alt


"As good almost kill a man as kill a good book:
who kills a man kills a reasonable creature, God's image;
but he who destroys a good book kills reason itself."

—John Milton

alt


"We need the books that effect us like a disaster,
that grieve us deeply,
like the death of someone we loved more than ourselves,
like being banished into forests far from everyone. . . .
A book must be the axe for the frozen sea within us."

—Franz Kafka

alt


"No man can be called friendless
who has God and the companionship of good books."

—Elizabeth Barrett Browning

 

alt


"The profit of books
is according to the sensibility of the reader;
the profoundest thought or passion sleeps as in a mine,
until it is discovered by an equal mind and heart."

—Ralph Waldo Emerson

 

alt


"The failure to read good books both enfeebles
the vision and stengthens our most fatal tendency—
the belief that the here and now is all there is."

—Allan Bloom

 

 
alt


"A book, too, can be a star,
a living fire to lighten the darkness,
leading out into the expanding universe."

—Madeleine L'Engle

alt


"A truly good book teaches me better than to read it.
I must soon lay it down, and commence living on its hint. . . .
What I began by reading, I must finish by acting."

—Henry David Thoreau

 
alt


"The love of learning,
the sequestered nooks,
And all the sweet serenity of books."

—Henry Wadsworth Longfellow

alt


"All good books have one thing in common—
they are truer than if they had really happened."

—Ernest Hemingway

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"The multitude of books is making us ignorant."

—Voltaire

alt

 

"For books are more than books, they are the life,
the very heart and core of ages past.
The reason why men lived, and worked, and died,
the essence and quintessence of their lives."

—Amy Lowell

 

alt

"If you can get the right book at the right time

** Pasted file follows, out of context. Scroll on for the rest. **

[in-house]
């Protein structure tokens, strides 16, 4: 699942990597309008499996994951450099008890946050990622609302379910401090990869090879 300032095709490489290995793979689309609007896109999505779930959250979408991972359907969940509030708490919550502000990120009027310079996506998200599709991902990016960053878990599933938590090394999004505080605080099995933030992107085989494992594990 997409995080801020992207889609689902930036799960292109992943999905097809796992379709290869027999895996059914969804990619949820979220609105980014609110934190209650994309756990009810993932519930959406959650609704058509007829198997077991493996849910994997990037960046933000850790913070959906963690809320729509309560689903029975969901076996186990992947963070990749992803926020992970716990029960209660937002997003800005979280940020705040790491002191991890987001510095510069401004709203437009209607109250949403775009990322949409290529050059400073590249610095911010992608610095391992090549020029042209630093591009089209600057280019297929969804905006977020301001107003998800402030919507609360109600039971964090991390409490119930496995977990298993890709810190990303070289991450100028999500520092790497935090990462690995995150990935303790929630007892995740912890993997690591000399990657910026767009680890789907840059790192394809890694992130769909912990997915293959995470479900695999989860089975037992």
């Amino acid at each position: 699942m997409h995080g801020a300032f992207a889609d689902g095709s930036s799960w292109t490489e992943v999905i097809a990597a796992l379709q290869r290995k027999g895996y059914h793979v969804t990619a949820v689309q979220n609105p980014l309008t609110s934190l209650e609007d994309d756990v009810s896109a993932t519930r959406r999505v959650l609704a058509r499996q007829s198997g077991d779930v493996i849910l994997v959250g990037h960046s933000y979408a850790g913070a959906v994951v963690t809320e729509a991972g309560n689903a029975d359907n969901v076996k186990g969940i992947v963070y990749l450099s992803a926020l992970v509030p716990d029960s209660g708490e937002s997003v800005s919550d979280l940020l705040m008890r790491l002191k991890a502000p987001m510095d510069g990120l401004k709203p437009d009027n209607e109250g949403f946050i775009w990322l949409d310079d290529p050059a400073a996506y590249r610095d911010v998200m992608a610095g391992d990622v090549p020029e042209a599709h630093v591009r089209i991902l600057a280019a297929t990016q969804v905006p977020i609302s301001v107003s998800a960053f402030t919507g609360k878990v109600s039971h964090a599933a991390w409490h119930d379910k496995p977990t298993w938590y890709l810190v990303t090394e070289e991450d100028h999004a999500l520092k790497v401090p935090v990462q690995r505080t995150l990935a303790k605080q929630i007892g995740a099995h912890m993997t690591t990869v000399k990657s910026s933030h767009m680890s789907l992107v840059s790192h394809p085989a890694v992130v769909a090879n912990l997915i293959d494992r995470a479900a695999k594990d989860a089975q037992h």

you taste joys—not only bodily, physical,
but spiritual also, which pass one
out above and beyond one's miserable self,
as it were through a huge air,
following the light of another man's thought.
And you can never be quite the old self again."

—T. E. Lawrence

 

alt


"The best of a book is not the thought which it contains,
but the thought which it suggests;
just as the charm of music dwells not in the tones
but in the echoes of our hearts."

—Oliver Wendell Holmes, Sr.

 

alt


"In books lies the soul of the whole Past Time,
the articulate audible voice of the Past,
when the body and the material substance of it
has altogether vanished like a dream."

—Thomas Carlyle

 

alt


"There is more treasure in books
than in all the pirates' loot on Treasure Island,
and best of all, you can enjoy these riches
every day of your life."

--Walt Disney

 

alt


"Youth is a time when we find
the books we give up but do not get over."

—Lionel Trilling

 

alt



"Books are the quietest and most constant of friends;
they are the most accessible and wisest of counsellors,
and the most patient of teachers."

—Charles W. Eliot

 

alt


"Life being very short, and the quiet hours few,
we ought to waste none of them in reading valueless books."

—John Ruskin

 

alt


"A truly great book should be read in youth,
again in maturity and once more in old age,
as a fine binding should be seen by morning light,
at noon and by moonlight."

—Robertson Davies

 

alt


"In that abyss, I beheld how love held bound
Into one volume all the leaves whose flight
Is scattered through the universe around . . .
For everything the will has ever sought
Is gathered there, and there is every quest
Made perfect, which apart from it falls short."

—Dante

 

alt


"Books are the flowers or fruit stuck here or there on a tree
which has its roots deep down in the earth of our earliest life,
of our first experiences. But . . . to tell the reader anything
that his own imagination and insight have not already discovered
would need not a page or two of preface but a volume or two of autobiography."

—Virginia Woolf

alt


"You must lurk in libraries and climb the stacks
like ladders to sniff books like perfumes
and wear books like hats upon your crazy heads.
May you be in love every day for the next . . .
20,000 days. And out of that love,

remake a world."

—Ray Bradbury

alt


"Each friendship and love is the ultimate journey
where the soul is born and grows. The journey
is the drama of the heart's voyage into the tide
of possibilities which open before it. Indeed,
a book is a path of words which takes the heart
in new directions."

—John O'Donohue

 

alt


"A book reads the better which is our own,
and has been so long known to us,
that we know the topography of its blots,
and dog's ears, and can trace the dirt in it
to having read it at tea with buttered muffins."

—Charles Lamb

 

alt


"Every creature is full of God,
and is a book about God."

—Meister Eckehart

 
 alt

 

"How deluded we sometimes are by the clear
notions we get out of books. They make us think
that we really understand things of which we
have no practical knowledge at all."

—Thomas Merton

 

alt


"Buying books would be a good thing
if one could also buy the time to read them in:
but as a rule the purchase of books is mistaken
for the appropriation of their contents."

—Arthur Schopenhauer

 

 Adler


"In the case of good books,